Missouri district remedies state/church violations after FFRF complaint

A Missouri public school has taken action to address widespread constitutional violations following intervention from the Freedom From Religion Foundation.

FFRF sent a letter of complaint in September, after a concerned Oak Grove R-VI School District parent reported to the national state/church watchdog dozens of distinct instances of unconstitutional religious promotion occurring within the district. The violations include scheduled Christian prayers at mandatory staff meetings, religious displays on district property and the teaching of creationism in its public school curriculum. Based on these reports, FFRF identified six action items for the district.

In its Sept. 5 letter, FFRF addressed each of the violations and urged the district to take immediate corrective action. Its recommendations included the cessation of scheduled prayers and the cancellation of invitations to speakers to pray at school events. It also asked the district to ensure that employees stop promoting their personal religious beliefs to students.

“The Oak Grove R-VI School District has neglected its obligations to protect the rights of conscience of its students and faculty members under the Establishment Clause,” FFRF Associate Counsel Sam Grover wrote to Superintendent Bryan Thomsen. “Through this letter, we have invited the school district to demonstrate its respect for the religious freedom of all its students by voluntarily changing its practices.”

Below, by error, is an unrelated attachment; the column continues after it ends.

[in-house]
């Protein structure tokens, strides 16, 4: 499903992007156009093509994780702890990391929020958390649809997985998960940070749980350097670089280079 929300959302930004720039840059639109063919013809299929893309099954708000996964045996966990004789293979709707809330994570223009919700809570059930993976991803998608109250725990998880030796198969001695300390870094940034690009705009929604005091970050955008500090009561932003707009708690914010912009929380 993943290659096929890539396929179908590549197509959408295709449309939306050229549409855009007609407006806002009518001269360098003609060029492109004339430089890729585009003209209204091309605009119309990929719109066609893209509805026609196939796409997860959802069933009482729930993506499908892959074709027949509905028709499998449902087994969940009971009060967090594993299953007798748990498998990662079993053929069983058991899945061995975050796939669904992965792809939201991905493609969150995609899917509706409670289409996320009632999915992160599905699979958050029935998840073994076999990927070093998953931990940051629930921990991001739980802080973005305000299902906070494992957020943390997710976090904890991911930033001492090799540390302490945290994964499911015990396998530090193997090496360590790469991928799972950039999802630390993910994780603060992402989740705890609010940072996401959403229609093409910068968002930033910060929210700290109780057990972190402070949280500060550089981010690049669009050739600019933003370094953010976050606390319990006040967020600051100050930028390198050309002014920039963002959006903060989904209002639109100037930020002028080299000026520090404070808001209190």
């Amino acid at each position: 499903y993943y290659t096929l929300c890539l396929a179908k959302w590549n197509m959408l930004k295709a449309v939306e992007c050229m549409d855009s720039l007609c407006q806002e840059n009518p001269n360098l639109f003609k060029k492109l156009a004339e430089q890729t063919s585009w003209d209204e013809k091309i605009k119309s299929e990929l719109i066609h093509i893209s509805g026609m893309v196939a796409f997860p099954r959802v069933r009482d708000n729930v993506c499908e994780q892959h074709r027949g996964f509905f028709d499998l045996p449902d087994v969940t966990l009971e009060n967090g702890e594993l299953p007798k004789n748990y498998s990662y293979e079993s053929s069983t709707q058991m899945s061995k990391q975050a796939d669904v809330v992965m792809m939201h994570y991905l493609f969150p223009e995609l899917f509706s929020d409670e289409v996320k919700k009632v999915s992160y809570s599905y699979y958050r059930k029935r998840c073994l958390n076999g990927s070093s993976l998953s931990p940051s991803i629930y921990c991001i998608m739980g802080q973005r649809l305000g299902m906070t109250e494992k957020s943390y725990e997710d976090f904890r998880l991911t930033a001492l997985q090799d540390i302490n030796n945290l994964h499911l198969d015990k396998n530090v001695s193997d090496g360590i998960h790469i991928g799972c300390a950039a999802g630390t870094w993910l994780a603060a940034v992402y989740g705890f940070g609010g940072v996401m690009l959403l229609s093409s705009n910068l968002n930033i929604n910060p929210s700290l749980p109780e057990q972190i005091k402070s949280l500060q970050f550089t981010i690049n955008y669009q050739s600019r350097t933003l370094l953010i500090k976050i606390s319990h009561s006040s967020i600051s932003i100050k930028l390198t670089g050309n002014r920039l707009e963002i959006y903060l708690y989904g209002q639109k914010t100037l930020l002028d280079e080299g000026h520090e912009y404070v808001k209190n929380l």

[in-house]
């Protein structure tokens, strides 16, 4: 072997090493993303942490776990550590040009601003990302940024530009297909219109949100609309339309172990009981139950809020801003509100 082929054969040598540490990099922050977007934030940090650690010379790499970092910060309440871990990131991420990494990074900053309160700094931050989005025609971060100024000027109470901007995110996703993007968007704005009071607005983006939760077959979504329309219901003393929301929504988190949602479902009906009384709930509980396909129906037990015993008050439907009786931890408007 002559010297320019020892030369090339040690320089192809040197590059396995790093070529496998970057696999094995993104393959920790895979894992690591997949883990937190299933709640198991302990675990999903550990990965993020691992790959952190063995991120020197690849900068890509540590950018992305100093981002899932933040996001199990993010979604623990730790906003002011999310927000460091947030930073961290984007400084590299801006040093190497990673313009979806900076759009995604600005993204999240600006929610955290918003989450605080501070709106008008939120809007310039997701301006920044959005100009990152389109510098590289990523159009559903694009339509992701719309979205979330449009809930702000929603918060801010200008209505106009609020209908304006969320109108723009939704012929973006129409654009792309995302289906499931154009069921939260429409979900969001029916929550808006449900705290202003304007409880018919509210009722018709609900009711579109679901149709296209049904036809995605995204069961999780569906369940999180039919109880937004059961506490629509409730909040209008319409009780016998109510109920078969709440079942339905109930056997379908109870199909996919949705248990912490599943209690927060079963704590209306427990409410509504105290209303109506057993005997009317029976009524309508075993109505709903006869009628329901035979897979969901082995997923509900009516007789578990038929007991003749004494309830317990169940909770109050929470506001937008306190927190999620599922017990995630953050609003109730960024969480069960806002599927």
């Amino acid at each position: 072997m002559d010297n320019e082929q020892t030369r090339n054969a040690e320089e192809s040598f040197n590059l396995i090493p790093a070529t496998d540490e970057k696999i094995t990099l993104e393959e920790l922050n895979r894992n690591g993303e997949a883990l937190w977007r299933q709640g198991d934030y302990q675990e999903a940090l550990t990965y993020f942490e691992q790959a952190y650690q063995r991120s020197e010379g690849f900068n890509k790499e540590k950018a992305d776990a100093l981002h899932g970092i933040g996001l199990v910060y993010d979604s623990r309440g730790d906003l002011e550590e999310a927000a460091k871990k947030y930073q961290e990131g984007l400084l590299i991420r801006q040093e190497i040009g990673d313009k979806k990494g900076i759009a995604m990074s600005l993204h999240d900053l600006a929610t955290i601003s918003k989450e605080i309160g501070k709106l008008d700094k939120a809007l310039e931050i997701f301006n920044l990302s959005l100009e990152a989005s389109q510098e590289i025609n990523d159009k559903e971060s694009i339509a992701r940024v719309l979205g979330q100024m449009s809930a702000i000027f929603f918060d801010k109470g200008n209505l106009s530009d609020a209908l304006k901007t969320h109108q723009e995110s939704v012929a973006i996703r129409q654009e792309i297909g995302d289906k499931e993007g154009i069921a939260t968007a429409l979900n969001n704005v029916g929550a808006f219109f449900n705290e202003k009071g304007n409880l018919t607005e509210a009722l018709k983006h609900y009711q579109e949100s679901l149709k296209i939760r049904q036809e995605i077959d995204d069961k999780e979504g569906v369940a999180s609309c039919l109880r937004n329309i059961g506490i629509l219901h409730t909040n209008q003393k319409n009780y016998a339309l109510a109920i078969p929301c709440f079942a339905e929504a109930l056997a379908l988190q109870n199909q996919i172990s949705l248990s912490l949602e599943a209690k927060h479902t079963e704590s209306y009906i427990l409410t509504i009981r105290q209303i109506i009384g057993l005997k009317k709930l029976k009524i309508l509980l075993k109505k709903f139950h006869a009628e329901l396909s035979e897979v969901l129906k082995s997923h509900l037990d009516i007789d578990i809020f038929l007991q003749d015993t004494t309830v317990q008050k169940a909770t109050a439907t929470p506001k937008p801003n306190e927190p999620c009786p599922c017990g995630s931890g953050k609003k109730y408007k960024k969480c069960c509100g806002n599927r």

The school district’s attorney has sent a letter of response addressing each of FFRF’s six areas of concern. The letter assures that the extensive church/state violations FFRF identified in the district will cease. Among other remedies, the inclusion of religious comments in communication from district leadership will no longer continue and religious iconography will be removed from classrooms.

“We commend the district for its thorough response to these widespread religious entanglements,” comments FFRF Co-President Annie Laurie Gaylor. “These are positive steps in ensuring that the rights of conscience of all students and community members are protected.”

The Freedom From Religion Foundation is a national nonprofit organization with more than 30,000 members across the country, including several hundred members in Missouri. FFRF’s purposes are to protect the constitutional separation between church and state, and to educate the public on matters relating to nontheism.

Freedom From Religion Foundation

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